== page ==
There’s more than one way to win in the NFL, a theory New England has proven during its
hot lukewarm streak to get back to .500 after a 2-5 start to the season.
Belichick’s longstanding emphasis on special teams paid dividends over the last two weeks, culminating in Gunner Olszewski’s AFC Special Teams Player of the Week honors after returning a punt for a touchdown against the Chargers. Jake Bailey is punting at a Pro Bowl level (second in league in net average), the team’s coverage units have been outstanding, Nick Folk has you wondering why the Patriots wasted a fifth-round draft pick on Justin Rohrwasser and Donte Moncrief has given the team a jolt in the kick return game.
Special teams won’t necessarily win championships, but they can surely be a reason you’ll lose them.
With those units clicking at a championship level and the offense ... let's call it "adapting" post-Brady, the Patriots have ensured themselves of meaningful football games in the month of December for the 20th season in a row. Whether or not they’re playing for keeps in January for a 12th straight season could hinge on continued improvements from the defense, which all of a sudden looks like it has some building blocks to work with.
The team’s top three draft picks last April, Kyle Dugger, Josh Uche and Anfernee Jennings, have been showing tangible improvement each and every week for the Patriots. Dugger, who led the team in tackles against the Ravens last month, has played more than 75% of New England’s defensive snaps over the last month. Uche, who played a season-high 36 snaps against the Chargers, rewarded the Patriots with three QB hits.
“I thought he provides situationally an element of pass rush and some passing game value for us,” Belichick said of Uche. “So, we’ll continue to build on that, but he’s improved and he’s worked hard to understand what we’re doing and also how that changes from game to game. He’s taken some communication roles over defensively and that’s been good.”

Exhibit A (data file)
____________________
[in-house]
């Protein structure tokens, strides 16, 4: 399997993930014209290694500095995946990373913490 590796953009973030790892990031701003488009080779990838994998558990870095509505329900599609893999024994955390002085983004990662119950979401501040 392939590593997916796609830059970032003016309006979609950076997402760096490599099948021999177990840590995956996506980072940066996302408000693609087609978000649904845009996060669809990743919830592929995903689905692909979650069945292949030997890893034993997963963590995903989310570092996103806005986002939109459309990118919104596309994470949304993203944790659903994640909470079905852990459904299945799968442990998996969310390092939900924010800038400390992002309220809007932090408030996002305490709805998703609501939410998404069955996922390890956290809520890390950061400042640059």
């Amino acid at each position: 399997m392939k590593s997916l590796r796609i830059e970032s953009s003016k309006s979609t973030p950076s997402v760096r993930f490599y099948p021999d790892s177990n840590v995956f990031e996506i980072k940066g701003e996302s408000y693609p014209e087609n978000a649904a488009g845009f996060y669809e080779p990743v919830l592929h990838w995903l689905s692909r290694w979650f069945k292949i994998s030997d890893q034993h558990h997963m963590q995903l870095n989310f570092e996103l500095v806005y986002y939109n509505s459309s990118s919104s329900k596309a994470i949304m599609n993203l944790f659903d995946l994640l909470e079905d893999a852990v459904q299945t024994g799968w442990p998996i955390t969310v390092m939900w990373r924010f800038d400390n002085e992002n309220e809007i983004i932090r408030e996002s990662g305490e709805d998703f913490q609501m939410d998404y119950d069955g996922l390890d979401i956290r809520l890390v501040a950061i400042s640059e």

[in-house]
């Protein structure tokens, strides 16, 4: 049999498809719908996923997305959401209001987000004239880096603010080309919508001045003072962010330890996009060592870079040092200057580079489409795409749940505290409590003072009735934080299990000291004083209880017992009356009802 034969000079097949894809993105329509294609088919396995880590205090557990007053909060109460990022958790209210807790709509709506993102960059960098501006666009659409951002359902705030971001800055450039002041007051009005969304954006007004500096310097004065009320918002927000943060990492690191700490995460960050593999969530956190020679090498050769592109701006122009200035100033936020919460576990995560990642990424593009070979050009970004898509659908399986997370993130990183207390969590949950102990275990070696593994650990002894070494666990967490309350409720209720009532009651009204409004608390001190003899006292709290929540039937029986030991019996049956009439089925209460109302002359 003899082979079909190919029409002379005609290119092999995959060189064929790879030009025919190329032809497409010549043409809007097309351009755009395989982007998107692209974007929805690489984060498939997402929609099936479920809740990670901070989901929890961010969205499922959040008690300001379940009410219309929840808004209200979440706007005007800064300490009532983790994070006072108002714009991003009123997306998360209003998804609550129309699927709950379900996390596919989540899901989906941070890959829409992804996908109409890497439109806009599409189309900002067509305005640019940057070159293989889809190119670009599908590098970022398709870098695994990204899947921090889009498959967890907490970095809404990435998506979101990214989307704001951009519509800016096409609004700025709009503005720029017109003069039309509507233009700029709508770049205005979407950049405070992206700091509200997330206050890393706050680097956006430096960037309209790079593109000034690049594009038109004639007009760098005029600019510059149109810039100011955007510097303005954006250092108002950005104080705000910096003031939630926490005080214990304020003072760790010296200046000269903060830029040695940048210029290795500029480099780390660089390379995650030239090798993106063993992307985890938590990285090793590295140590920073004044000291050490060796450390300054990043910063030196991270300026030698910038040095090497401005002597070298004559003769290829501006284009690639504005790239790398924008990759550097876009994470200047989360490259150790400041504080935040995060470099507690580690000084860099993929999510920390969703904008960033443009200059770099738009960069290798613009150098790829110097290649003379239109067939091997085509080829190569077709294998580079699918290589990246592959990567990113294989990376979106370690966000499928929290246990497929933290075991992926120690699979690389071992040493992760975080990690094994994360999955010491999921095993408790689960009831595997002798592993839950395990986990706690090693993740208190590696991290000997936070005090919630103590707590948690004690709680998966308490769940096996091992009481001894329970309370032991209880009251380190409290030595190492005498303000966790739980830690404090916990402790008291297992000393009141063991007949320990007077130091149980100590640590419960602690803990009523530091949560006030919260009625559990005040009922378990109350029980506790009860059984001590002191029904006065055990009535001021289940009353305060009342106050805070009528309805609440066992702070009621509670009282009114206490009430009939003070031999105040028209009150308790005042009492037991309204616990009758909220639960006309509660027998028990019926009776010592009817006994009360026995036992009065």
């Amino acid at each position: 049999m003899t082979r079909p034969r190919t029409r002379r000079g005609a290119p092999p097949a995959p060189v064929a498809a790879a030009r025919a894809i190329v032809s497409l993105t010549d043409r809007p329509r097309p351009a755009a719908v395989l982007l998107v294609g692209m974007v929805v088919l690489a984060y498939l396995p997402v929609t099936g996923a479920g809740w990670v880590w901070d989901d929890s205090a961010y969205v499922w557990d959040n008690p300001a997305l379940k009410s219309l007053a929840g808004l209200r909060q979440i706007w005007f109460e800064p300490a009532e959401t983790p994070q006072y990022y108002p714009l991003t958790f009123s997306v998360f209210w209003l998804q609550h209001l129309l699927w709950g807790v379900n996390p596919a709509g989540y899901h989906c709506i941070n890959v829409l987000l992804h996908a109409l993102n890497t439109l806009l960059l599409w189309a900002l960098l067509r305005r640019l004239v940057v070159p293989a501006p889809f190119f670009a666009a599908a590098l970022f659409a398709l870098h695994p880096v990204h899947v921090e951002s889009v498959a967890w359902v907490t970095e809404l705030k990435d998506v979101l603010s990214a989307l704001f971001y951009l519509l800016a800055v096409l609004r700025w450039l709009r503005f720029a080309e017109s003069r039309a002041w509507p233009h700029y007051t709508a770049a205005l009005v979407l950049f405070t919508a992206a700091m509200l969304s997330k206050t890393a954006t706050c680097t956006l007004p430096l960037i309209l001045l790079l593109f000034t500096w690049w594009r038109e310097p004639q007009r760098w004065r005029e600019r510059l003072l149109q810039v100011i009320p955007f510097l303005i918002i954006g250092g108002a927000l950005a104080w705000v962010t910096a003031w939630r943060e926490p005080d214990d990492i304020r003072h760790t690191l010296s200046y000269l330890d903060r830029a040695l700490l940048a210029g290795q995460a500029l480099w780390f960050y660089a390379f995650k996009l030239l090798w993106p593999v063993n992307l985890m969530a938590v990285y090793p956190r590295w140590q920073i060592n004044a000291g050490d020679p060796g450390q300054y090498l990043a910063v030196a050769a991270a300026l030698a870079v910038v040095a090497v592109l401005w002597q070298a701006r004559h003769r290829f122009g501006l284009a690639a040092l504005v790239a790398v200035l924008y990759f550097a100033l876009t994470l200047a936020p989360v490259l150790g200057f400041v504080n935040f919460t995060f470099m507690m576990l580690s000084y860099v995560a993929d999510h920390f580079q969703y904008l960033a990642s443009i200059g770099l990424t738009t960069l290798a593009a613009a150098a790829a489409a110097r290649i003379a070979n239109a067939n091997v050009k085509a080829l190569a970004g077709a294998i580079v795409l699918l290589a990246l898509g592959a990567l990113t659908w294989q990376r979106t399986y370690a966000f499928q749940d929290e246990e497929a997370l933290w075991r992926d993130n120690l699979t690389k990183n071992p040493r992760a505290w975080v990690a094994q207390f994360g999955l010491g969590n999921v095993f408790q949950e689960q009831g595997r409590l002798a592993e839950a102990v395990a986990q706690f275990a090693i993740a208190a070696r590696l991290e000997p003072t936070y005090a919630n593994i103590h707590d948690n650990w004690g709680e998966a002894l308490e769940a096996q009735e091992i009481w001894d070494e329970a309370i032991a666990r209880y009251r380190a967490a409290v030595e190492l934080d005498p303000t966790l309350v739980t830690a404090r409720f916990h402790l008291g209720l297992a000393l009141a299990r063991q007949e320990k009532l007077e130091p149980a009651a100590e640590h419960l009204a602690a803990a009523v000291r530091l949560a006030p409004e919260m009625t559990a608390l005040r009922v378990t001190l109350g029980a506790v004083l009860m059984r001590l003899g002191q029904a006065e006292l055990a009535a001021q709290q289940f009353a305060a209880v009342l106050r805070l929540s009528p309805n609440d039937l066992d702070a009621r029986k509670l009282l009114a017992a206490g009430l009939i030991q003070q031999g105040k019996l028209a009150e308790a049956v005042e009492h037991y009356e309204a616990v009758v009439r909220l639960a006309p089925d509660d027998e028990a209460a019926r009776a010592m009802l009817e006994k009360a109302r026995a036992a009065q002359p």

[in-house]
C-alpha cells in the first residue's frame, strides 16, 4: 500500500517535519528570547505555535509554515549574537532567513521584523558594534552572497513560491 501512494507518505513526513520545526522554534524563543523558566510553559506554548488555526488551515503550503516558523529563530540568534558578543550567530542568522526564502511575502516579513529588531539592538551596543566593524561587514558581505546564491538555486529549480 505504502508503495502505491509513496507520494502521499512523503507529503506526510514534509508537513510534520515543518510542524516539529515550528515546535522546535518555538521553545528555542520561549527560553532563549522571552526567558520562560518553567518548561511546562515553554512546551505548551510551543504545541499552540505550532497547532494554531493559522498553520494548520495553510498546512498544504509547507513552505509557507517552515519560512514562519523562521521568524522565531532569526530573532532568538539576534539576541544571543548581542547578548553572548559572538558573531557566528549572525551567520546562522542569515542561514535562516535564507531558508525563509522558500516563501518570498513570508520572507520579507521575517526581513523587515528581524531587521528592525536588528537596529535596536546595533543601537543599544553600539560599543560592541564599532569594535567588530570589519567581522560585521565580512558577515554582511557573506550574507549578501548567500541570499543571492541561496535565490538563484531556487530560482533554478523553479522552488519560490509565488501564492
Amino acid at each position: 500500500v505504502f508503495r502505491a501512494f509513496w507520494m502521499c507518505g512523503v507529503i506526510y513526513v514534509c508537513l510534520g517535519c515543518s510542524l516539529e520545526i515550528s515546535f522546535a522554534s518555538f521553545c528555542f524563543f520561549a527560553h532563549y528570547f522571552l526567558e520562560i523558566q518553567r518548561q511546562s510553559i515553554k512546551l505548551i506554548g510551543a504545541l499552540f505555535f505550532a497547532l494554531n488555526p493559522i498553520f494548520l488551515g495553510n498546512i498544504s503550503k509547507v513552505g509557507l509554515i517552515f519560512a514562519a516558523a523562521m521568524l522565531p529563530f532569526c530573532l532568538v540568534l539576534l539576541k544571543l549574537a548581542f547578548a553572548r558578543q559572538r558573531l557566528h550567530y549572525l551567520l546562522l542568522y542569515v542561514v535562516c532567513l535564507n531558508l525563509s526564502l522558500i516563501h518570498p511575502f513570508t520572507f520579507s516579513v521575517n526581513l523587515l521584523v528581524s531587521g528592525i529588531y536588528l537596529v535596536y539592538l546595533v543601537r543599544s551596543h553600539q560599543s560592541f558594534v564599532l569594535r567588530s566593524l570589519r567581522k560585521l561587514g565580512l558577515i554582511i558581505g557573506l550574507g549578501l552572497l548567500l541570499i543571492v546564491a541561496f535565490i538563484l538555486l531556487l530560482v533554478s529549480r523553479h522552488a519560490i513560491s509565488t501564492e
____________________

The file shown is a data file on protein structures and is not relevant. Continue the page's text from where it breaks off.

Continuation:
Jennings earned his first start since Week 7 on Sunday, playing 44 snaps on defense -- in addition to nine on special teams. Chase Winovich, the team’s third-round draft choice from 2019, continues to do a little bit of everything for the Patriots defensively as well. He recorded the first interception of his career on Sunday, joking afterwards his teammates call him “Ballhawk.”
“Chase is a pretty instinctive player,” Belichick said. “He has a pretty good sense of where to go and what to do.”
Playoff push or not, December is a critical month of development for the Patriots. If they can get to 9-7 or even 10-6 after the start they had, there’ll be legitimate momentum for 2021.
The biggest piece of the puzzle will be how New England treats the quarterback position in the off-season. Without the rest of the team rounding into form, however, it hardly matters who’s under center.
Quarterback purgatory is a terrible place to be, but the rest of the roster, aside from wide receiver and tight end, just might be closer to contention than previously thought.